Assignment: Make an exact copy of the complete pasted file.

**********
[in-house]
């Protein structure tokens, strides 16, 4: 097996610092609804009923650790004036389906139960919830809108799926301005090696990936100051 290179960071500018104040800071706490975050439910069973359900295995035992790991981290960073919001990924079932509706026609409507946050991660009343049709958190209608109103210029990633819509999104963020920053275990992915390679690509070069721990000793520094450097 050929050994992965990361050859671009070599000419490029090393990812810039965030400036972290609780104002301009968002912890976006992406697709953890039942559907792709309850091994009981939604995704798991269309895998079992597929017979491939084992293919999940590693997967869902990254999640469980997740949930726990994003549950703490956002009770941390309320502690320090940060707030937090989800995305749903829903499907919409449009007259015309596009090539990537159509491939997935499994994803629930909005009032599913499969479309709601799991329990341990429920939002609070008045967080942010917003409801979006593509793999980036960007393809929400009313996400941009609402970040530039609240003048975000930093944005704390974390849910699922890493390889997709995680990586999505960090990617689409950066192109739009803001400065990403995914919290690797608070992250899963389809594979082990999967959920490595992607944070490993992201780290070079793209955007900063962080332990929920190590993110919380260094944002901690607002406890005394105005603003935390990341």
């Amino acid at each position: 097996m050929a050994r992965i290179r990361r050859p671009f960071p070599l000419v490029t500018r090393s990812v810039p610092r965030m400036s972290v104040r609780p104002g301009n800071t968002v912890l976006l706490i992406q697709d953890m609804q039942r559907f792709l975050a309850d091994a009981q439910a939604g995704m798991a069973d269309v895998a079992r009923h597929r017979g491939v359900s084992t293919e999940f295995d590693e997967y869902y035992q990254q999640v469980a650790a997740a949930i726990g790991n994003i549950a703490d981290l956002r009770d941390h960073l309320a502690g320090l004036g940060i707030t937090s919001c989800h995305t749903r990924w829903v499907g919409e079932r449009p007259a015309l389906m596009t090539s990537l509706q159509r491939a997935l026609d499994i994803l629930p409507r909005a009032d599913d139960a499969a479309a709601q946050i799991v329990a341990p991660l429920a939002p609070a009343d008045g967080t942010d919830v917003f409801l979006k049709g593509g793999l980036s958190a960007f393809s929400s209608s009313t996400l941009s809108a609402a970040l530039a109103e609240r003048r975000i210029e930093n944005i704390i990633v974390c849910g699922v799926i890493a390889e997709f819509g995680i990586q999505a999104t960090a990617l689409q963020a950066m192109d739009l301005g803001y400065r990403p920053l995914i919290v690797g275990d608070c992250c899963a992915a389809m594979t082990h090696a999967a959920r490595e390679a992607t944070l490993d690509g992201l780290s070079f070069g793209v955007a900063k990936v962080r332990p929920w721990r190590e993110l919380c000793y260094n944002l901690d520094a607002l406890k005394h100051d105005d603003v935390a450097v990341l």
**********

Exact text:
[in-house]
């Protein structure tokens, strides 16, 4: 097996610092609804009923650790004036389906139960919830809108799926301005090696990936100051 290179960071500018104040800071706490975050439910069973359900295995035992790991981290960073919001990924079932509706026609409507946050991660009343049709958190209608109103210029990633819509999104963020920053275990992915390679690509070069721990000793520094450097 050929050994992965990361050859671009070599000419490029090393990812810039965030400036972290609780104002301009968002912890976006992406697709953890039942559907792709309850091994009981939604995704798991269309895998079992597929017979491939084992293919999940590693997967869902990254999640469980997740949930726990994003549950703490956002009770941390309320502690320090940060707030937090989800995305749903829903499907919409449009007259015309596009090539990537159509491939997935499994994803629930909005009032599913499969479309709601799991329990341990429920939002609070008045967080942010917003409801979006593509793999980036960007393809929400009313996400941009609402970040530039609240003048975000930093944005704390974390849910699922890493390889997709995680990586999505960090990617689409950066192109739009803001400065990403995914919290690797608070992250899963389809594979082990999967959920490595992607944070490993992201780290070079793209955007900063962080332990929920190590993110919380260094944002901690607002406890005394105005603003935390990341």
């Amino acid at each position: 097996m050929a050994r992965i290179r990361r050859p671009f960071p070599l000419v490029t500018r090393s990812v810039p610092r965030m400036s972290v104040r609780p104002g301009n800071t968002v912890l976006l706490i992406q697709d953890m609804q039942r559907f792709l975050a309850d091994a009981q439910a939604g995704m798991a069973d269309v895998a079992r009923h597929r017979g491939v359900s084992t293919e999940f295995d590693e997967y869902y035992q990254q999640v469980a650790a997740a949930i726990g790991n994003i549950a703490d981290l956002r009770d941390h960073l309320a502690g320090l004036g940060i707030t937090s919001c989800h995305t749903r990924w829903v499907g919409e079932r449009p007259a015309l389906m596009t090539s990537l509706q159509r491939a997935l026609d499994i994803l629930p409507r909005a009032d599913d139960a499969a479309a709601q946050i799991v329990a341990p991660l429920a939002p609070a009343d008045g967080t942010d919830v917003f409801l979006k049709g593509g793999l980036s958190a960007f393809s929400s209608s009313t996400l941009s809108a609402a970040l530039a109103e609240r003048r975000i210029e930093n944005i704390i990633v974390c849910g699922v799926i890493a390889e997709f819509g995680i990586q999505a999104t960090a990617l689409q963020a950066m192109d739009l301005g803001y400065r990403p920053l995914i919290v690797g275990d608070c992250c899963a992915a389809m594979t082990h090696a999967a959920r490595e390679a992607t944070l490993d690509g992201l780290s070079f070069g793209v955007a900063k990936v962080r332990p929920w721990r190590e993110l919380c000793y260094n944002l901690d520094a607002l406890k005394h100051d105005d603003v935390a450097v990341l």